Vaccination is one of the most successful tools for controling infectious diseases. Although it is generally perceived as the ”golden solution”, it has been shown recently that the extensive use of vaccines may lead to undesirable effects (e.g. poliomyelitis epidemics due to vaccine-derived viruses) or the resurgence of a disease and its clinical characteristics as well as the development of new biological diagnosis (e.g. re-emergence of whooping cough after 40 years of vaccination). In the documented cases, epidemiological studies clearly indicate that extensive vaccinations can induce modifications of the pathogens over time, the emergence of new pathogens due to changes in the ecosystems, or change in the transmission of the disease. Therefore, to optimise the benefits of immunization programs and prevent new global adverse effects of vaccines (and the subsequent detrimental impact in the general public), the consequences of extensive vaccinations on the pathogen, ecosystem and/or human host populations remain to be evaluated.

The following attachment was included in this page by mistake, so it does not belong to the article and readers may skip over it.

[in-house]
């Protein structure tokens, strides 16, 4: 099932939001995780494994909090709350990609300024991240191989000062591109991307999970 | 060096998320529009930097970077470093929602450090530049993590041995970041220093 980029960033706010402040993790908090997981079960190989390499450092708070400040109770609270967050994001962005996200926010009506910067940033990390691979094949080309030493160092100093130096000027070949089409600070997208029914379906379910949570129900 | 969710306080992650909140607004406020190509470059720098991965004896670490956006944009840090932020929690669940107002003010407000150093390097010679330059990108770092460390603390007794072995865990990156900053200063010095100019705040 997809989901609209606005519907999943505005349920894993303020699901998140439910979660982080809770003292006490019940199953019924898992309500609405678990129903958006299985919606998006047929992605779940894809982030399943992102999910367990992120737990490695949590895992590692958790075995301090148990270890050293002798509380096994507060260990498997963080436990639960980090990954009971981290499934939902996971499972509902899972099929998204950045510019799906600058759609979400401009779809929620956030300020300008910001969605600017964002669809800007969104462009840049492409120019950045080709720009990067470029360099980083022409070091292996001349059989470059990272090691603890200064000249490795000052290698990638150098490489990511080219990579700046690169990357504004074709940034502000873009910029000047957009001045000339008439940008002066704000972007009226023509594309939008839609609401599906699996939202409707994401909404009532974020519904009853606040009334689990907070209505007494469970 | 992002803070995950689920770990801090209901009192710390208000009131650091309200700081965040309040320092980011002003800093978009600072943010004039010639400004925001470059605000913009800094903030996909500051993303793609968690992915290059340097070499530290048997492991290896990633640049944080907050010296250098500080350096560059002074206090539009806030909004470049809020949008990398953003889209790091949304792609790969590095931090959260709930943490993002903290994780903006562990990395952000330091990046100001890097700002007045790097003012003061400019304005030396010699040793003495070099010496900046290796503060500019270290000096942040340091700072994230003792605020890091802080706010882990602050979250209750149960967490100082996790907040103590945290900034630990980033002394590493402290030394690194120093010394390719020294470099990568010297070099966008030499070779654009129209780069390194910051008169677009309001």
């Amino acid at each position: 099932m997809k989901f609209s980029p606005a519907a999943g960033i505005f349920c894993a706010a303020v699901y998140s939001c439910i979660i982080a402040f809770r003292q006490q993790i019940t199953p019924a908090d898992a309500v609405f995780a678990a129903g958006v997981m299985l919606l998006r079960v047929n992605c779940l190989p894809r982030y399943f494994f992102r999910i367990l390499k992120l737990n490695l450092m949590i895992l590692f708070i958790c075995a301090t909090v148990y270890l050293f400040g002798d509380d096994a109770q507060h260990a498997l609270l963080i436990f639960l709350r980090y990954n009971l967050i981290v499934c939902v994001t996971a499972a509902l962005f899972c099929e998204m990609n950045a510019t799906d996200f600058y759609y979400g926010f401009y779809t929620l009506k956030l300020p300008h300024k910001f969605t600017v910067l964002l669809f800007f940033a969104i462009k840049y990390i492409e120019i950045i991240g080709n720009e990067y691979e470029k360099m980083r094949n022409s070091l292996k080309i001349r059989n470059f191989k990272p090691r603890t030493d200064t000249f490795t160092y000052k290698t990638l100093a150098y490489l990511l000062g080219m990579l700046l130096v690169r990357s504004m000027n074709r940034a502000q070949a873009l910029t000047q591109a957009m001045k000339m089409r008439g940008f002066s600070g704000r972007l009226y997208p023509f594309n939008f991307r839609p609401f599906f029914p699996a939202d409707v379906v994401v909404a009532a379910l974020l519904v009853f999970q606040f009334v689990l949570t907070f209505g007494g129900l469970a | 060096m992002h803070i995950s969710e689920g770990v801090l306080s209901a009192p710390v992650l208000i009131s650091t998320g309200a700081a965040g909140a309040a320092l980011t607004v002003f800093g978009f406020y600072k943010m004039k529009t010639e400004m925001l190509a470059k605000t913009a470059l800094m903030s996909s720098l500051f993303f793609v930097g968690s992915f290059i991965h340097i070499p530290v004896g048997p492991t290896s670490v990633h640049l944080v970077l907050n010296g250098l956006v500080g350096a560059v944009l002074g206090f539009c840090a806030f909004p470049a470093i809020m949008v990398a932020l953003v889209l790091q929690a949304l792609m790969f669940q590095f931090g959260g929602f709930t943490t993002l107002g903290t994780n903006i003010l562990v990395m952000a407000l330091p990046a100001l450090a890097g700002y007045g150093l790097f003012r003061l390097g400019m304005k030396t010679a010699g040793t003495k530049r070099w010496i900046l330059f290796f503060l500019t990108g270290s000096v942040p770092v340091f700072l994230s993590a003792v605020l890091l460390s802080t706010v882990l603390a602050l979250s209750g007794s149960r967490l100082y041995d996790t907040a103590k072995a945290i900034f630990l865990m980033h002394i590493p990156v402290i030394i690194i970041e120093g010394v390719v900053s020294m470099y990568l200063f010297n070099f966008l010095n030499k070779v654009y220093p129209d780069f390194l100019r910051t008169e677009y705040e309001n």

In this context, the main objective of this unit is to evaluate the consequences of extensive vaccination in human populations, and to propose adapted strategies of prevention for children and adults and new therapeutic tools in order to face some of these consequences.
Our unit is also National Centre of Reference of pertussis and other Bordetelloses and National Centre of Reference of toxigenic corynebacteria.

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